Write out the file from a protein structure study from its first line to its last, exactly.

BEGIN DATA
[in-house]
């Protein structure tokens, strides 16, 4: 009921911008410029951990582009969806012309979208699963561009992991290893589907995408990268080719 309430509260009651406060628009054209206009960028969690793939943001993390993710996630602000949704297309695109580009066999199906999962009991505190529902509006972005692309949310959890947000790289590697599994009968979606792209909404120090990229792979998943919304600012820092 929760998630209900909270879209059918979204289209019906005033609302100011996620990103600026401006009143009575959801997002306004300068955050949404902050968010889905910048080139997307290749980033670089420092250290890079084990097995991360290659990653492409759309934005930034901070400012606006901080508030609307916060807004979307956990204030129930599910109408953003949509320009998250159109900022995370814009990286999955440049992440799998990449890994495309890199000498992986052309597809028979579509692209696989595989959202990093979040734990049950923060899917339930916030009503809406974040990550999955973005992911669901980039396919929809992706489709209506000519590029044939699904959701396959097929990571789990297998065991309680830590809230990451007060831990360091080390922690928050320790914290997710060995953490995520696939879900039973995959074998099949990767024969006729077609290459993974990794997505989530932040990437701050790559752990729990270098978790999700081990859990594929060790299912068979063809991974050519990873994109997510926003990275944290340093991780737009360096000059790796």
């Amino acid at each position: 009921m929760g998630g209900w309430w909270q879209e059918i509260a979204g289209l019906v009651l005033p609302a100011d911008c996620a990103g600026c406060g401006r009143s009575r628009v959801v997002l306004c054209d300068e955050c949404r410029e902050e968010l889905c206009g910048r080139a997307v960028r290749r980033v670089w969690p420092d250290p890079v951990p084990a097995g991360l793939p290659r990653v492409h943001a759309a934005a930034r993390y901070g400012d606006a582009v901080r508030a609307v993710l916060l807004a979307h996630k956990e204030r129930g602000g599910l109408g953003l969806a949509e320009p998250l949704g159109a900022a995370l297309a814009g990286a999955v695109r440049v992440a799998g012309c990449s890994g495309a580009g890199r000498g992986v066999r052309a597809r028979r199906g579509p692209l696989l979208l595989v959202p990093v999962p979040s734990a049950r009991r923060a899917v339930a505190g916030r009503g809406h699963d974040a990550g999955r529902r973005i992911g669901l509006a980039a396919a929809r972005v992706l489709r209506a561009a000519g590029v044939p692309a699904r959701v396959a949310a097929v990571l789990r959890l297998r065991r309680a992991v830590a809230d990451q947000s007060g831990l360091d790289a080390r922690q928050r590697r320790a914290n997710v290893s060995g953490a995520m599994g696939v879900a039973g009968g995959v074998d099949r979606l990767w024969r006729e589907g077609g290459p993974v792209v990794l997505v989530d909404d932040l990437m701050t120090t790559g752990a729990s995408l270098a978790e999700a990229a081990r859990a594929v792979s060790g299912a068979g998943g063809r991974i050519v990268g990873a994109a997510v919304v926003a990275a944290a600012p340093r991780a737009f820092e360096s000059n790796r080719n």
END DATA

[in-house]
């Protein structure tokens, strides 16, 4: 009921911008410029951990582009969806012309979208699963561009992991290893589907995408990268080719 309430509260009651406060628009054209206009960028969690793939943001993390993710996630602000949704297309695109580009066999199906999962009991505190529902509006972005692309949310959890947000790289590697599994009968979606792209909404120090990229792979998943919304600012820092 929760998630209900909270879209059918979204289209019906005033609302100011996620990103600026401006009143009575959801997002306004300068955050949404902050968010889905910048080139997307290749980033670089420092250290890079084990097995991360290659990653492409759309934005930034901070400012606006901080508030609307916060807004979307956990204030129930599910109408953003949509320009998250159109900022995370814009990286999955440049992440799998990449890994495309890199000498992986052309597809028979579509692209696989595989959202990093979040734990049950923060899917339930916030009503809406974040990550999955973005992911669901980039396919929809992706489709209506000519590029044939699904959701396959097929990571789990297998065991309680830590809230990451007060831990360091080390922690928050320790914290997710060995953490995520696939879900039973995959074998099949990767024969006729077609290459993974990794997505989530932040990437701050790559752990729990270098978790999700081990859990594929060790299912068979063809991974050519990873994109997510926003990275944290340093991780737009360096000059790796």
């Amino acid at each position: 009921m929760g998630g209900w309430w909270q879209e059918i509260a979204g289209l019906v009651l005033p609302a100011d911008c996620a990103g600026c406060g401006r009143s009575r628009v959801v997002l306004c054209d300068e955050c949404r410029e902050e968010l889905c206009g910048r080139a997307v960028r290749r980033v670089w969690p420092d250290p890079v951990p084990a097995g991360l793939p290659r990653v492409h943001a759309a934005a930034r993390y901070g400012d606006a582009v901080r508030a609307v993710l916060l807004a979307h996630k956990e204030r129930g602000g599910l109408g953003l969806a949509e320009p998250l949704g159109a900022a995370l297309a814009g990286a999955v695109r440049v992440a799998g012309c990449s890994g495309a580009g890199r000498g992986v066999r052309a597809r028979r199906g579509p692209l696989l979208l595989v959202p990093v999962p979040s734990a049950r009991r923060a899917v339930a505190g916030r009503g809406h699963d974040a990550g999955r529902r973005i992911g669901l509006a980039a396919a929809r972005v992706l489709r209506a561009a000519g590029v044939p692309a699904r959701v396959a949310a097929v990571l789990r959890l297998r065991r309680a992991v830590a809230d990451q947000s007060g831990l360091d790289a080390r922690q928050r590697r320790a914290n997710v290893s060995g953490a995520m599994g696939v879900a039973g009968g995959v074998d099949r979606l990767w024969r006729e589907g077609g290459p993974v792209v990794l997505v989530d909404d932040l990437m701050t120090t790559g752990a729990s995408l270098a978790e999700a990229a081990r859990a594929v792979s060790g299912a068979g998943g063809r991974i050519v990268g990873a994109a997510v919304v926003a990275a944290a600012p340093r991780a737009f820092e360096s000059n790796r080719n």